Bridge funding ‘keeps the research going’ for promising science

Emory University hematology scientist Renhao Li had received a decade’s worth of funding from the National Institutes of Health for his platelet storage research — then suddenly his funding dried up.

The qualifying scores for his grant remained high, but he just missed the mark to get funded again from NIH. Rather than placing the brakes on his research, Li was able to secure $150,000 in funding from the American Society of Hematology’s “Bridge Grants” program, which helped continue his research as he reapplied for NIH funding.

Such programs will likely play an even more important role for researchers, argues society president Dr. Kenneth Anderson, as these funding gaps widen.


The NIH is now facing deeper proposed funding cuts than ever before: The Trump administration seeks to slash 20 percent of the agency’s budget.

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It’s time for academic institutions, medical societies, and foundations to step up and build out bridge funding programs to help bolster the billions of dollars in lost research that’s looming, Anderson said.

“I think that the [Society of Hematology’s] bridge program is a model for how other nonprofit organizations or foundations could supplement NIH funding,” Anderson said.

The society launched its bridge funding program in 2012, with the intention of funding promising research grants that missed NIH funding by a hair. That is, their grant proposals received strong scores by reviewers, but they just missed the cut.

The group’s foundation set aside $9 million that year to dole out $150,000 one-year grants to hematology researchers. Since 2013, it’s given out 82 such grants.


“The important message here: This program has allowed the momentum to be continued so that we can exploit this unprecedented time in science,” Anderson said.

NIH funding has slowly fallen in the past decade.

About 65 percent of the bridge grantees from the society were eventually able to secure funding from the NIH or from another large foundation — so it serves well, in essence, as a stopgap. About $5.3 million such grants were awarded to researchers, who subsequently received $32 million in NIH funding after resubmitting their proposals.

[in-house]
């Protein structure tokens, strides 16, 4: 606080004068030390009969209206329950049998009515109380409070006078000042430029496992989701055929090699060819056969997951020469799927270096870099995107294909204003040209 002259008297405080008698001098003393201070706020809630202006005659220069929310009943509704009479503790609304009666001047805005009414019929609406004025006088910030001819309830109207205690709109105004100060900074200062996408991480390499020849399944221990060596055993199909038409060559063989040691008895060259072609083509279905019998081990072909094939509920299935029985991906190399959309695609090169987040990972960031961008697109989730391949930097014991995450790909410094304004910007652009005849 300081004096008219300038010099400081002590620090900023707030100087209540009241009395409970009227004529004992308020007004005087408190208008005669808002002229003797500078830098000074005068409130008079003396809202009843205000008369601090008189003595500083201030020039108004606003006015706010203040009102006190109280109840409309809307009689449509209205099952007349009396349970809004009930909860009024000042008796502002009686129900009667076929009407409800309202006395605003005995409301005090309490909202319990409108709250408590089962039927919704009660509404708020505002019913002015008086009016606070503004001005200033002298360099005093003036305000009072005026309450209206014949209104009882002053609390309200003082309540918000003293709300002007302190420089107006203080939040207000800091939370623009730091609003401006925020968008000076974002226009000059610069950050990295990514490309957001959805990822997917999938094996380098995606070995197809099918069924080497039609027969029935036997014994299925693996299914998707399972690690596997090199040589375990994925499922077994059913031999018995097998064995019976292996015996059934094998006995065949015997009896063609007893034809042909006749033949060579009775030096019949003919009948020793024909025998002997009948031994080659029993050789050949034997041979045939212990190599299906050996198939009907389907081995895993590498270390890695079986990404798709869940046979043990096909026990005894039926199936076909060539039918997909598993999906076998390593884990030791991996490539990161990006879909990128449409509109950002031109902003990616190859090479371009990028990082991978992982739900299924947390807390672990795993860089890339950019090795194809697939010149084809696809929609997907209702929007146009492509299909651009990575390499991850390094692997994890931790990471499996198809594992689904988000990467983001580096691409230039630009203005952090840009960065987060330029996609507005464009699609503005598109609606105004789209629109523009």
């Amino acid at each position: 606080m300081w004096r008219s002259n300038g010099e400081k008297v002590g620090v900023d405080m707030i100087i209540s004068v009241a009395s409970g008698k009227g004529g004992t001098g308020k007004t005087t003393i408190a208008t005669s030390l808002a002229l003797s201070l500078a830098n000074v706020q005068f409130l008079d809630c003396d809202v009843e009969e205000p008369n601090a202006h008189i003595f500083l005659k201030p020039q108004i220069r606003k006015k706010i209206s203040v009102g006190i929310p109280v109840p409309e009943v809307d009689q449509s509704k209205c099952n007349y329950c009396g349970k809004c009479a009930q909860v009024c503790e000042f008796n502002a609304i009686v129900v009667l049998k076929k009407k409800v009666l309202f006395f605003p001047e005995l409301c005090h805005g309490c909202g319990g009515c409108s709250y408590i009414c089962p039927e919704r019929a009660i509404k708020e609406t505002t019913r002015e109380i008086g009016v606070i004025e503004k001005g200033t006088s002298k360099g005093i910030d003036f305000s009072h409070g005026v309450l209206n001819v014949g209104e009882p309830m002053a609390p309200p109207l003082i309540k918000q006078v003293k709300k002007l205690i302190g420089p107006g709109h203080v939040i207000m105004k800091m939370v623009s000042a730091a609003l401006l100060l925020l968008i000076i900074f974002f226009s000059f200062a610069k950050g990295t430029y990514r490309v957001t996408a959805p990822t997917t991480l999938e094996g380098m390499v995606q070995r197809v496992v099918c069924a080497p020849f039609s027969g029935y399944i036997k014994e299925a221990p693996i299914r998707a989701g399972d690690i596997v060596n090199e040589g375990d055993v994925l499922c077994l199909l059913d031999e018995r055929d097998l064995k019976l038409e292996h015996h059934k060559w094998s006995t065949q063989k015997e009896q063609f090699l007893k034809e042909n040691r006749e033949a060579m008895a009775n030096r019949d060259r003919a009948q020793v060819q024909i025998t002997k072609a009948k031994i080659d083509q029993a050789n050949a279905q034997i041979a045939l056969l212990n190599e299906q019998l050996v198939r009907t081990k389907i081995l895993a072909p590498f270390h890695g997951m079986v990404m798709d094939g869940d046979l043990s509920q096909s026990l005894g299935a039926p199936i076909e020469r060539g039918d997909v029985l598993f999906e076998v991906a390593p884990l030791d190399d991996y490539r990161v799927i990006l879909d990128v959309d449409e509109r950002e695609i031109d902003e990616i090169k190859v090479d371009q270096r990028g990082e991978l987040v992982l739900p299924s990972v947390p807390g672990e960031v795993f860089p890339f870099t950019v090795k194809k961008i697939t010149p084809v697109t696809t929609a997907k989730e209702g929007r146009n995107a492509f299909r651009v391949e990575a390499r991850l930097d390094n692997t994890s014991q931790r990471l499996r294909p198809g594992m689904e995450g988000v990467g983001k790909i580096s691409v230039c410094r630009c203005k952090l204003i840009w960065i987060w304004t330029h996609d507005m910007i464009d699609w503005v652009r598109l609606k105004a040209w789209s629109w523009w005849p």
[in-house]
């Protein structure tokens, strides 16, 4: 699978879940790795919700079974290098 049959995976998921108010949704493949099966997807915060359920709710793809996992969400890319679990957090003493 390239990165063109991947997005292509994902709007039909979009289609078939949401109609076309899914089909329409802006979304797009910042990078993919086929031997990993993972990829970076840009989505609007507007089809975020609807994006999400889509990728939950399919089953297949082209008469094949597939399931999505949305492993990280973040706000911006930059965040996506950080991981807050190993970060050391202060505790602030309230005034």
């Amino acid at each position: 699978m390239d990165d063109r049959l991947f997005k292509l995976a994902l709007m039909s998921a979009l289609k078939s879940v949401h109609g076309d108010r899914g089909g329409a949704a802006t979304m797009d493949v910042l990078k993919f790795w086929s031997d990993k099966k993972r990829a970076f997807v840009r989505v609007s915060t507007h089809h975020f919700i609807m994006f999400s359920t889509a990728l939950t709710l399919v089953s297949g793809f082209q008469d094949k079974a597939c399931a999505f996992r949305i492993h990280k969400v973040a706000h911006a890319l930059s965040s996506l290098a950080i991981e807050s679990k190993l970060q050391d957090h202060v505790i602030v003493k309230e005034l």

The hematology society isn’t the only organization with a bridge program. The Medical University of South Carolina, for instance, makes bridge funding grants of $60,000 to its researchers. The return on investment has been impressive, said Craig Crosson, the senior associate dean for research at the university. It’s given out about $1.5 million thus far, and that’s led to about $15 million of further funding from other institutions.

“The key here is not letting the program collapse, so that you’re not starting from zero,” Crosson said. “It’s much easier to keep research going than to rebuild everything.”


Institutions around the country have similar programs, including University of Washington, Boston University, and many others.

Of course, these programs are small. They offer “just a drop in the bucket” in funding, Anderson said, when placed up against the looming $6 billion NIH budget cut.

“The benefit that NIH funding is delivering back to the American people is truly staggering,” Crosson said — in terms of product development, improved health care, and quality of life. “To me, that’s what we’re really trying to keep going in the face of some very challenging times for research funding.”

Meghana Keshavan can be reached at Follow Meghana on Twitter @megkesh